The ASPCA removed the animals from the tragic scene and transported them to a temporary shelter, where they have spent the last few weeks receiving medical care, behavioral enrichment and the kindness they so desperately needed. Now, with some heartwarmingly happy reunions under our belt, we are ready to begin searching for loving forever homes for hundreds of the animals rescued in this case. Animals like Lucy, Emma, Ashley, Fiji and Della.
Lucy is a very friendly pit bull mix who was found with her litter of five puppies, all of whom were gravely ill due to the shelter’s neglectful conditions. Sadly, the puppies did not survive—veterinary experts confirmed their cause of death as parvovirus, a highly contagious disease which could have been prevented by vaccinations. Lucy survived, and this sweet mama is now looking for a loving family to call her own.
Emma is a sassy senior who was discovered with skin infections and an ingrown collar. She was in so much pain that she would yelp as veterinary experts treated her wounds. Emma has recovered from her medical issues, and she is now a cheerful dog who loves people and is sure to make some lucky adopter very happy.
Ashley is a sweet 12-week-old Pointer mix who nearly died of distemper, a virus that affects a dog’s respiratory, gastrointestinal and central nervous systems. After receiving much-needed treatment and vaccines at the ASPCA’s medical unit, Ashley’s overall health improved and she recently joined the other dogs at our temporary shelter. She is shy at first, but is looking for an individual or family to give her a good home.
Fiji is a grey, domestic short hair cat who veterinary experts thought was blind due to her severe eye infection. With medical treatment and care, Fiji’s vision improved greatly, and the curious kitten has come out of her shell. With a bright future ahead, Fiji is eager to find a family who will love her forever.
Della is a senior dog who is blind, but that doesn’t hold her back! She is a very sweet pup who is fond of being petted and handled. The ASPCA is planning to take Della to a specialist to see if she is able to regain some of her vision, but what she wants most is a home to call her own.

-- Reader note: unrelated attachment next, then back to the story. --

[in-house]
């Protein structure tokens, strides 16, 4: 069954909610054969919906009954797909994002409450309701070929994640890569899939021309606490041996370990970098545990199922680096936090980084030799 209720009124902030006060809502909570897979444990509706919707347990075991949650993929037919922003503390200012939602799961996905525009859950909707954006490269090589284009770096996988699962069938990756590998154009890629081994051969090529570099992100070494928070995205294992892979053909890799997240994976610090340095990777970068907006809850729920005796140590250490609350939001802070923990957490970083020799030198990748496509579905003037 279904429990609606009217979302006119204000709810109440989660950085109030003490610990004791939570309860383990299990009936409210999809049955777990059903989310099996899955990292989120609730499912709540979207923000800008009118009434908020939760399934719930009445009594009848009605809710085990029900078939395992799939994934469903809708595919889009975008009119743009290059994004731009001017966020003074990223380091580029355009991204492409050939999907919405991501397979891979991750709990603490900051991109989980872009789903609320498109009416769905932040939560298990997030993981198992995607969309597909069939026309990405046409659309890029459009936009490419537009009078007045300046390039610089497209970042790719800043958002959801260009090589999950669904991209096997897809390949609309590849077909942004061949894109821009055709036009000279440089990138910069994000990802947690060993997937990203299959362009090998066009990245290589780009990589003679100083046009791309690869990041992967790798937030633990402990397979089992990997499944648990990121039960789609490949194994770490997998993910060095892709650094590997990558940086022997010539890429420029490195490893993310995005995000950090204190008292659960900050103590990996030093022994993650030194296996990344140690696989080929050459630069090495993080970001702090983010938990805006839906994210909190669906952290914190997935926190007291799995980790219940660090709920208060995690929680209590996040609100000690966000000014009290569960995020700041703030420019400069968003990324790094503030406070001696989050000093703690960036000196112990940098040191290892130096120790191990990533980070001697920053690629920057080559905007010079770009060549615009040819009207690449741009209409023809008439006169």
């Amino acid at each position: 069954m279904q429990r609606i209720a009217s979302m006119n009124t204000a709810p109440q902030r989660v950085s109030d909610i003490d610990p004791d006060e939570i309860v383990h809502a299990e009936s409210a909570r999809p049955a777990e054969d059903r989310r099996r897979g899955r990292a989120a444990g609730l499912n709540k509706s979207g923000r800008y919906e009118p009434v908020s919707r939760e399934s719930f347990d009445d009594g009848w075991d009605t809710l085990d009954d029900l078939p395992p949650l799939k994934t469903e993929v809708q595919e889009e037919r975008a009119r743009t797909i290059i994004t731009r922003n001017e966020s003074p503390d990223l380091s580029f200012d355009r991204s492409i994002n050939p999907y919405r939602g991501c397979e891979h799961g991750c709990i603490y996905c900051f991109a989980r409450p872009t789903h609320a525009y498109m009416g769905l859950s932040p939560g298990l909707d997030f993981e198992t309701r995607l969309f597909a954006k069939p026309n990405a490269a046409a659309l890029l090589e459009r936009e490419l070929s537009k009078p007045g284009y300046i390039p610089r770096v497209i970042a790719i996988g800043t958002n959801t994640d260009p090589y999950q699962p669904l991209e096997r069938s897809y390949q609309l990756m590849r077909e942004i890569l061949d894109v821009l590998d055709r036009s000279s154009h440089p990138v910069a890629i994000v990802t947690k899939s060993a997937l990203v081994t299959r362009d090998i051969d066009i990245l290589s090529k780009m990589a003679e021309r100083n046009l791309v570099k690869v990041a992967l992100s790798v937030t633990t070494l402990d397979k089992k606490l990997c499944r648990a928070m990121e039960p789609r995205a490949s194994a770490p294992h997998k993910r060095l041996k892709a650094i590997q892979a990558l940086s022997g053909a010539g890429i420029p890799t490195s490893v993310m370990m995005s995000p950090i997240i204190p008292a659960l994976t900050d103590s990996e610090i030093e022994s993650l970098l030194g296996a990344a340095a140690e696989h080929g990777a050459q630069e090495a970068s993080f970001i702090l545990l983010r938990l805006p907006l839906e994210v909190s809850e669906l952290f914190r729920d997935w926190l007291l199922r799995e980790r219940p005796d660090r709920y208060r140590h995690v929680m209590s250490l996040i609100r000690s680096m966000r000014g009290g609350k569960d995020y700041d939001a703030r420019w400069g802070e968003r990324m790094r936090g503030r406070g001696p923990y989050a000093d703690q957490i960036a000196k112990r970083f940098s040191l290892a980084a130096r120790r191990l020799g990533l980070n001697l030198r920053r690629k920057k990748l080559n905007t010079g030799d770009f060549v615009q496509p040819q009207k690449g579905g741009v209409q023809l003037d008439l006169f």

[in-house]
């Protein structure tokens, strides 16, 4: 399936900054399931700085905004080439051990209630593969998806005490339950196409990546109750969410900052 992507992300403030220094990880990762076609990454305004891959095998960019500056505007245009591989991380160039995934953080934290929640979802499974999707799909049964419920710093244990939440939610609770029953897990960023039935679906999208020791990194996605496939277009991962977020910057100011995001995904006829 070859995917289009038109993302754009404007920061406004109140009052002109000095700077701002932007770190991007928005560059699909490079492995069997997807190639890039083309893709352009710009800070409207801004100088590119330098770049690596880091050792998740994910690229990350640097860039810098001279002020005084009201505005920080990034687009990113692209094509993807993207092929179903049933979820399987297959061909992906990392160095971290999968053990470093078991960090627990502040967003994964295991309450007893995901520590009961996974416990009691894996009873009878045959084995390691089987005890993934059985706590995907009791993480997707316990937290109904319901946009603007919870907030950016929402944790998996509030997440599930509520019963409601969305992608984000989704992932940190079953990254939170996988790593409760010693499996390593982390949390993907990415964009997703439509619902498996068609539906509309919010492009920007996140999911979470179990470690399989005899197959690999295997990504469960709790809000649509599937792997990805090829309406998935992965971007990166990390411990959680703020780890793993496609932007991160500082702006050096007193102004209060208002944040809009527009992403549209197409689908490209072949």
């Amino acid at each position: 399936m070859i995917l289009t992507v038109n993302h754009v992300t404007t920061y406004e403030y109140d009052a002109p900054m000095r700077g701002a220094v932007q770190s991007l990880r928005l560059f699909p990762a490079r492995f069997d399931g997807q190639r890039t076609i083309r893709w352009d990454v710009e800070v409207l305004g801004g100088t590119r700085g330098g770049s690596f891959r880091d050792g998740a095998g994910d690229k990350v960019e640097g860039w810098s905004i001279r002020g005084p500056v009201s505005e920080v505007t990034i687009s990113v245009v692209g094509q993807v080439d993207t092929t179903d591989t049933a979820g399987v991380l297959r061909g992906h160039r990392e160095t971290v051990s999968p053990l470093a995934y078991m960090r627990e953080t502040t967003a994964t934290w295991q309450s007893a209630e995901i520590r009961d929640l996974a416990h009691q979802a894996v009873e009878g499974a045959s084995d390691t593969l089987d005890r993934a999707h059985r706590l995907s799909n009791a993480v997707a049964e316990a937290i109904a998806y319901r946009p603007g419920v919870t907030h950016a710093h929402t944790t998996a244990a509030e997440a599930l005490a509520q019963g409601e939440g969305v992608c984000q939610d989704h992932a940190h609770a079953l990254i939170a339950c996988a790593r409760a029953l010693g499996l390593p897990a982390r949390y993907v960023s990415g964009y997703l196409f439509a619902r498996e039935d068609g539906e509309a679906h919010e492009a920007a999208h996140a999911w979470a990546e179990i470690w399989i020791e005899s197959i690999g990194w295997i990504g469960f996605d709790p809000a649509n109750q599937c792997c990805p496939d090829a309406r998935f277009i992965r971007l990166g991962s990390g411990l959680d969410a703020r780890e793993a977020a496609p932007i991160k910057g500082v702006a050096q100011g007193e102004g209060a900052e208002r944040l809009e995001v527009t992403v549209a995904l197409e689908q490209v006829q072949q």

Tell all your friends: Today, July 21, is No Pet Store Puppies Day!
We need your help raising awareness about the tens of thousands of dogs who live their entire lives in puppy mills—large-scale, commercial breeding facilities where profit is placed above their wellbeing—where they are often kept in tiny, overcrowded cages in dreadful conditions and without access to proper veterinary care, exercise, food, water or human interaction. You already know that puppy mills are a national animal welfare problem, but today is a great opportunity to inform your friends, family and community about what really happens at puppy mills and remind them that most pet stores puppies come from puppy mills.
Here are a few easy ways you can help puppy mill dogs right now and encourage others to take a stand against puppy mill cruelty, too. First, visit our revamped No Pet Store Puppies website and be sure to sign the pledge that you won’t buy anything from pet stores that sell puppies—and ask your friends and family to do the same!
Then, watch the video below featuring Molly and her adorable pup, Joey, to learn why you shouldn’t shop at pet stores that sell puppies. To make sure this message about puppy mill cruelty reaches as many people as possible, please share it with your networks on Facebook and Twitter.
With your help, we can reach millions with this important message!
We refuse to rest until every single mill dog is safe, but we can’t do it without your support. Help the ASPCA continue our fight against puppy mills, and all animal suffering, by making a donation today.
When the ASPCA rescues animals from puppy mills, hoarding situations, dog fighting rings, natural disasters and other emergencies, we rely on animal shelters and rescue groups nationwide to assist with the placement of rescued dogs and cats for adoption. These ASPCA Response Partners provide former victims of cruelty with the opportunity to experience lives as beloved pets, and without their help, our capacity to assist animals across the country would be diminished.